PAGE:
I used the := operator because the err variable is new and needs declaring. But because of that same operator, the lyrics variable inside the if statement is an entirely new variable that shadows the one outside. So once we’re back outside the if statement, thinking we updated the value of the lyrics variable, we find that it still has its original value.

I’m not even sure what is the best way to deal with this situation, though an easy way to update the outer lyrics variable is to use an intermediate variable to capture the output of uptown() and then assign that to lyrics:

package main

import "fmt"

func uptown() (string, error) {
	return "Uptown Funk!", nil
}

func main() {
	lyrics := "Eye of the Tiger"

	if "sky" != "fuchsia" {
		innerLyrics, err := uptown()
		if err != nil {
			// nobody cares, Bruno
		}
		fmt.Println(innerLyrics)
		lyrics = innerLyrics
	}

	fmt.Println(lyrics)
}

Addressable Values

Let’s say I have a map whose value is a struct. For instance:

package main

type Person struct {
	Hobby string
}

func main() {
	people := map[string]Person{"James": {Hobby: "Drinking"}}

	people[i].Hobby = "Farting"
}

I create a map with a single value which maps the key “James” to a struct, and then I try to update a property on that struct. Seems simple enough? And yet, it doesn’t compile:

You cannot simply assign a value to a struct’s property in a map in Go. Sorry.

What?! Why? It seems like this boils down to this concept of Addressable values in Go, WHICH FRANKLY I DON’T CARE ABOUT BECAUSE NO OTHER LANGUAGE EVER HAD A PROBLEM UPDATING A PROPERTY LIKE THIS!

To update that value, as far as I can tell, you instead have to take the detour of replacing the entire object in the map:

func main() {
	people := map[string]Person{"James": {Hobby: "Drinking"}}

	updatedJames := Person{Hobby: "Drinking"}
	people["James"] = updatedJames
}

Dates & Times

In “GoLang Timestamps: A Cross-Platform Nightmare“, I wrote about a very specific problem I encountered with Go time. But why don’t we talk about something more common? Parsing timestamps.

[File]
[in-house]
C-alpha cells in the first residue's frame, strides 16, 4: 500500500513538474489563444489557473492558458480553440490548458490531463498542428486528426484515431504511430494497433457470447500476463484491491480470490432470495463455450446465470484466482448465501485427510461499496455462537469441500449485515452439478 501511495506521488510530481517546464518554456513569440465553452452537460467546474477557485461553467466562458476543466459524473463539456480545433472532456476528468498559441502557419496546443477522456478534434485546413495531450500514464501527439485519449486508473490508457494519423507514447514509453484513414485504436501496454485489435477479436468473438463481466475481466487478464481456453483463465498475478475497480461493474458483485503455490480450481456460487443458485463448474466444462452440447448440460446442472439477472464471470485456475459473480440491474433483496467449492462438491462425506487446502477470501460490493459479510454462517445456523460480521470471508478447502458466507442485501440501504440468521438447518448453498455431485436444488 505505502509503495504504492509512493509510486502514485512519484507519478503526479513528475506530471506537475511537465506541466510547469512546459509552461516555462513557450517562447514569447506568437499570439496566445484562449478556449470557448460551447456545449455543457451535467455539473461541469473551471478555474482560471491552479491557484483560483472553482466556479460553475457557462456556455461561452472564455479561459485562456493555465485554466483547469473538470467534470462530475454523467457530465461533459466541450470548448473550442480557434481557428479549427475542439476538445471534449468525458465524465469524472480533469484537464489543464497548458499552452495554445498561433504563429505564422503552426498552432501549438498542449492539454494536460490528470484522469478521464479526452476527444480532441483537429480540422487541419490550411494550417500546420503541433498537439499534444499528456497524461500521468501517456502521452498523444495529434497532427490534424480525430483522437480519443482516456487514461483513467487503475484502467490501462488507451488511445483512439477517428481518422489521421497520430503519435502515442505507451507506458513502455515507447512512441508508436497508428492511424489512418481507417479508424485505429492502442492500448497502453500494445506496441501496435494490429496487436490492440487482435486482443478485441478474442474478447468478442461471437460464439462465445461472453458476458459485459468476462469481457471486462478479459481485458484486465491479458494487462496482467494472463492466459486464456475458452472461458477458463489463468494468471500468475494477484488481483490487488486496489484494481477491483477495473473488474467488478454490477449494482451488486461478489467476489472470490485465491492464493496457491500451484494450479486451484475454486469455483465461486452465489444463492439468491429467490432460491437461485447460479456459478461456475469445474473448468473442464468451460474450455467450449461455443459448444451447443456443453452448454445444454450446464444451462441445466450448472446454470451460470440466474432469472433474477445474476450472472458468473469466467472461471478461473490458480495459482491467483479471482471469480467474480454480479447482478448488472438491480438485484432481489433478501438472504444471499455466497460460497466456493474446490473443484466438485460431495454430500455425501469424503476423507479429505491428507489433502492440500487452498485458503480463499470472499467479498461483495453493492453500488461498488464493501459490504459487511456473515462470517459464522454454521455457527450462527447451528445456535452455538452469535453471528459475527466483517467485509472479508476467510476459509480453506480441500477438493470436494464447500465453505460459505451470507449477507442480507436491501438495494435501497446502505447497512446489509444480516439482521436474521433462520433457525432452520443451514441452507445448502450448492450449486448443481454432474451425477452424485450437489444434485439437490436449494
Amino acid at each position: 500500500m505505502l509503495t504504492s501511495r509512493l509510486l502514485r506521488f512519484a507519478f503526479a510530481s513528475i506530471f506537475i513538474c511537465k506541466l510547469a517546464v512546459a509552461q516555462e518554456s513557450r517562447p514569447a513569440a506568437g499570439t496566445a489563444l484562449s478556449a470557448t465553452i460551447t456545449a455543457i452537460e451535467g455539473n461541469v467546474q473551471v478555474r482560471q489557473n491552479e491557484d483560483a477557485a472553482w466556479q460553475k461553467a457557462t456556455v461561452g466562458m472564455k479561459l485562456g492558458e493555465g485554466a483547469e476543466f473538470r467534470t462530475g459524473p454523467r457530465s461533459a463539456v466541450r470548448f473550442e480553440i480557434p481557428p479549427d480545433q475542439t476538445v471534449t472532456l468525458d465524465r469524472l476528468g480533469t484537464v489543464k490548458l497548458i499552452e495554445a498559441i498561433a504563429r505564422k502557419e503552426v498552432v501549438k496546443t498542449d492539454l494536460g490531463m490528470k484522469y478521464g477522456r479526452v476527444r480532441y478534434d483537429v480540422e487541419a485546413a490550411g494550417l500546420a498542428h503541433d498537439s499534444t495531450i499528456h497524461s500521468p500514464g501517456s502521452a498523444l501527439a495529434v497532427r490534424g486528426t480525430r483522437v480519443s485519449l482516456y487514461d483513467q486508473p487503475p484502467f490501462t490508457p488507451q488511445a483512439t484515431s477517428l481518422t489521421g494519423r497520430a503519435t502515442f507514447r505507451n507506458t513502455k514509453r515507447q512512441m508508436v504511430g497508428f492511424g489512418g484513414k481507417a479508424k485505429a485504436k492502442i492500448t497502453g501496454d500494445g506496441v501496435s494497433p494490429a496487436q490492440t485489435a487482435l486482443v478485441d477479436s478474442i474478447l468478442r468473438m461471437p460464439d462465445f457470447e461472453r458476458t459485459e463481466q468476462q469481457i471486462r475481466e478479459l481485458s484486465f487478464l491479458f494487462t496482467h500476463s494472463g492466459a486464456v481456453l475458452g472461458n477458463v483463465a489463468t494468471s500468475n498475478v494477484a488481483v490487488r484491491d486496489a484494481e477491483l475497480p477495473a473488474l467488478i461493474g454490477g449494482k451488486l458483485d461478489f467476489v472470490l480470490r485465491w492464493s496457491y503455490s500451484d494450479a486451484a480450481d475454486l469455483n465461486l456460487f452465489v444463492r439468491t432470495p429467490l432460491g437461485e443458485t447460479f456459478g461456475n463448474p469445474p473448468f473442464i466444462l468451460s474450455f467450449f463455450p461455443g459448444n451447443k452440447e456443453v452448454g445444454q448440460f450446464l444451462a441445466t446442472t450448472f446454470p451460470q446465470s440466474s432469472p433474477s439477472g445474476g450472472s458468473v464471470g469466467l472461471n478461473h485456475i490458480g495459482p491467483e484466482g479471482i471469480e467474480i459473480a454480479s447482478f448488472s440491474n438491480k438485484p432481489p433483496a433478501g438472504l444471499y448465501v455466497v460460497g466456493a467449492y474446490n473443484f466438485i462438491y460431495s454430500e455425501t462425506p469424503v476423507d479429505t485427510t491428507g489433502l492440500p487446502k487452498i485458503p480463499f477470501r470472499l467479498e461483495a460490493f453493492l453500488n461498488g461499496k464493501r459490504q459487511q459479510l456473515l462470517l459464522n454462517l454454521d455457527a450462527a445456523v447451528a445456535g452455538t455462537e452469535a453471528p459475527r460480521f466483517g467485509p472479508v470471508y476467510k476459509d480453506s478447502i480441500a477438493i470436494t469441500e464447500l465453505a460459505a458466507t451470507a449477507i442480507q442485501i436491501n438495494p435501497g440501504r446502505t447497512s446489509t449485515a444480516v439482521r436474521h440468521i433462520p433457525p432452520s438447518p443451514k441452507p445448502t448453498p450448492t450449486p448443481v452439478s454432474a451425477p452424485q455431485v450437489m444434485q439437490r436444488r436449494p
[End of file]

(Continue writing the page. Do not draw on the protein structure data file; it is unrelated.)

Let’s try to parse a date/time in a way that any reasonable language would allow, i.e. using placeholders like “yyyy-MM-dd“:

You cannot simply parse a date in an intuitive manner either.

No, Go doesn’t use such placeholders. Why would it? Instead, it uses this crazy mnemonic device to represent the various parts of the date:

Mon Jan 2 15:04:05 MST 2006

If you look closely, you’ll notice that these are actually the numbers 1 through 7:

  • Jan (1) is the month
  • 2 is the day
  • 15 (3) is the hour
  • 4 is the minutes
  • 5 is the seconds
  • 2006 (6) is the year
  • MST (-7) is the time zone relative to UTC

So, the equivalent of parsing as “yyyy-MM-dd” would be something like:

You have to use the weird mnemonic thingy. But you have to chop off the extra text too.

Oops, that didn’t work either. I have to chop off the extra bits for it to work:

package main

import (
	"fmt"
	"time"
)

func main() {
	fmt.Println(time.Now()) // 2022-11-16 22:23:39.354436468 +0100 CET m=+0.000014317
	parsedTime, err := time.Parse("2006-01-02", "2022-11-16")
	if err != nil {
		fmt.Println("Failed to parse time: ", err)
	} else {
		fmt.Println("Parsed time: ", parsedTime)
	}
}
Finally. That was a little bit complicated for such a basic operation.

Fortunately, there are a few predefined layouts you can use, such as time.RFC3339. But the ubiquitous RFC 8601 is nowhere to be found, so you’ll likely have to beg Stack Overflow for that.

Conclusion

It’s certainly been educational, entertaining and occasionally frustrating to learn about Go’s quirks. And considering I haven’t been working with it that long, I’m sure there will be lots more to come!